- PhentermineLearn more about phentermine and how to get the most from your weight loss journey.
- ResourcesAdditional information and tools to help you make the most of your effort.
- AlternativesLearn more about the most popular weight loss medications and science-backed supplements
Here’s How You Can Lower Insulin Levels for Weight Loss
Published on September 1, 2021 and last updated for accuracy on August 13, 2022
Some experts – and several people on Twitter – believe that insulin and carbs make you gain weight. In order to fix this, they suggest a simple idea: If you eat a low-carb diet, you’ll eventually get low insulin levels and rapidly lose weight without worrying about calories (1).
Insulin, Carbs, and Obesity
It all starts with what is known as the carbohydrate-insulin model of obesity, which is a simplified explanation as to why global obesity persists to this day (1).
It is known that when you eat certain carbohydrates like starch and sugar, they can be quickly broken down into glucose and get absorbed into your bloodstream, which in turn raises your blood glucose (a.k.a. blood sugar) levels (1).
The more carbohydrates you eat, the higher your blood glucose rises. In general, the body wants to maintain a normal range of 70 to 100 mg/dl of blood glucose level, to keep you healthy and your systems functioning optimally. As a result, the body strives to regulate the rising blood glucose levels as you intake carbohydrates (1).
Now enters insulin into the picture. When you eat carbohydrates, not only would your blood glucose rise, but your body, specifically your pancreas, releases insulin. That’s because insulin is the body’s regulator of blood glucose (1).
Insulin transports glucose from your bloodstream into your muscle and fat cells, where it could be stored and used for energy later on. Without insulin, your blood glucose levels stay elevated for a longer span, which is why people with Type 1 Diabetes must take insulin every day through injections or a pump (1).
It’s also important to understand that people respond differently to the same number of carbohydrates, depending on several factors like (1):
- Body fat (1)
- Fitness level (1)
- Muscle health (1)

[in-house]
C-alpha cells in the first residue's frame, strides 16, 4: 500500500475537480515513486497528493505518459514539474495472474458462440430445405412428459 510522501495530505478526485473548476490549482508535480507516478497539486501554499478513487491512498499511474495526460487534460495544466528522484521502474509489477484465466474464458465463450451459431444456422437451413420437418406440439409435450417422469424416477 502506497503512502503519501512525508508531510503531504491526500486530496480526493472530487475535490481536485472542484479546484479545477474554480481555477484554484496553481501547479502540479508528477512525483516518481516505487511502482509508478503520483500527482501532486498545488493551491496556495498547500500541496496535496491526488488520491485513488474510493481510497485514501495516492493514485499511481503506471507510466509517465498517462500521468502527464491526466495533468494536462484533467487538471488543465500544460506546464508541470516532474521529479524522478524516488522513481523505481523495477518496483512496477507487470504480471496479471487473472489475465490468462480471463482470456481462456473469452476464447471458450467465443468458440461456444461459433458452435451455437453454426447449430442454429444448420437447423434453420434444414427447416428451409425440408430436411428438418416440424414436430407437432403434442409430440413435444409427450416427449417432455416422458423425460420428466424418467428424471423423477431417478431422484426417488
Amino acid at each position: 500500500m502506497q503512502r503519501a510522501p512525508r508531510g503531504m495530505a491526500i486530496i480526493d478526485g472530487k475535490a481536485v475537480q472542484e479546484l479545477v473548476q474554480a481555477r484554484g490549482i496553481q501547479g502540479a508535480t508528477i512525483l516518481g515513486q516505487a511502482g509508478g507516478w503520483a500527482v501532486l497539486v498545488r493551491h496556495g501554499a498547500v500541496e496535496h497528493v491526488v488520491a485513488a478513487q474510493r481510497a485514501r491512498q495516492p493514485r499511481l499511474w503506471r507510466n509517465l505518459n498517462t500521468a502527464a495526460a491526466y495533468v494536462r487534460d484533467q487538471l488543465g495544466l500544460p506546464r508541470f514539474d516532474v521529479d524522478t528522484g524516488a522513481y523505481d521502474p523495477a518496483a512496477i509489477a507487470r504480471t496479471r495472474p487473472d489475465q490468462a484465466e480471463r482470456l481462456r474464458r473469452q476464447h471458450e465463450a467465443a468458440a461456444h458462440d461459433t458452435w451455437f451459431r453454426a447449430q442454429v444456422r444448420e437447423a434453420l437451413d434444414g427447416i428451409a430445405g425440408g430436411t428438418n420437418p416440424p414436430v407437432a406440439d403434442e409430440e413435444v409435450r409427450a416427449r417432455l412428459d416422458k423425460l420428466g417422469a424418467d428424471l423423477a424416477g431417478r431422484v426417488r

- Genetics (1)
- Microbiome health (1)
- Amount and frequency of exercise (1)
- Time of the day (1)
- Foods they consume (1)
Usually, a fit and more active person is more sensitive to insulin, which means that they need less insulin to move glucose out of their bloodstream. Because of this, fit people are able to tolerate more carbs better than sedentary folks. These individuals also benefit from more carbs, to aid in recovery and performance (1).
To resolve this, many advocates of the carbohydrate-insulin model claim that a simple solution would be to adopt a low-carb diet (1).
Insulin: What Is It?
Insulin therapy is a common treatment for diabetes that causes people to gain weight. People who take in insulin are able to manage their weight with certain diet and lifestyle strategies (2).
As we mentioned, insulin is an extremely important hormone produced in the pancreas. It has several functions, including regulating the levels of glucose in the blood, helping body cells to absorb glucose, and allowing the same cells to take sugar from your blood for energy (2) (3).
What Happens When the Cells Absorb Too Much Glucose?
When the cells absorb too much glucose, the body converts this into fat – leading to weight gain (2). More specifically, having chronically high insulin levels translates to a condition known as hyperinsulinemia, which can lead to excessive weight gain and serious health problems like cancer and heart disease (3).
Moreover, high blood insulin levels can cause your cells to become resistant to the hormone’s effects – a condition known as insulin resistance. This leads your pancreas to produce even more insulin, creating a precarious cycle (3).
During digestion, insulin stimulates fat, muscle, and liver cells to absorb glucose. The cells, in turn, either use this glucose for energy or convert it into fat for long-term storage. Consuming more calories than what the body needs leads to excess glucose levels. If the cells do not remove glucose from the blood, the body also contains these in the fat tissues (2).
Diabetes and Weight Gain
The main premise is this: untreated diabetes can cause weight loss, since the body is not converting food into energy correctly. Taking insulin solves the problem, which is why people may notice weight gain when they start taking insulin (2).
On one hand, a person who takes insulin as a therapy for diabetes may absorb too much glucose from food, resulting in weight gain (2).
Weight gain is a common symptom found in people with diabetes and other insulin-related medical conditions. Compared to people without these conditions, young adults with Type 1 Diabetes have a higher risk of developing excess body weight or obesity (2).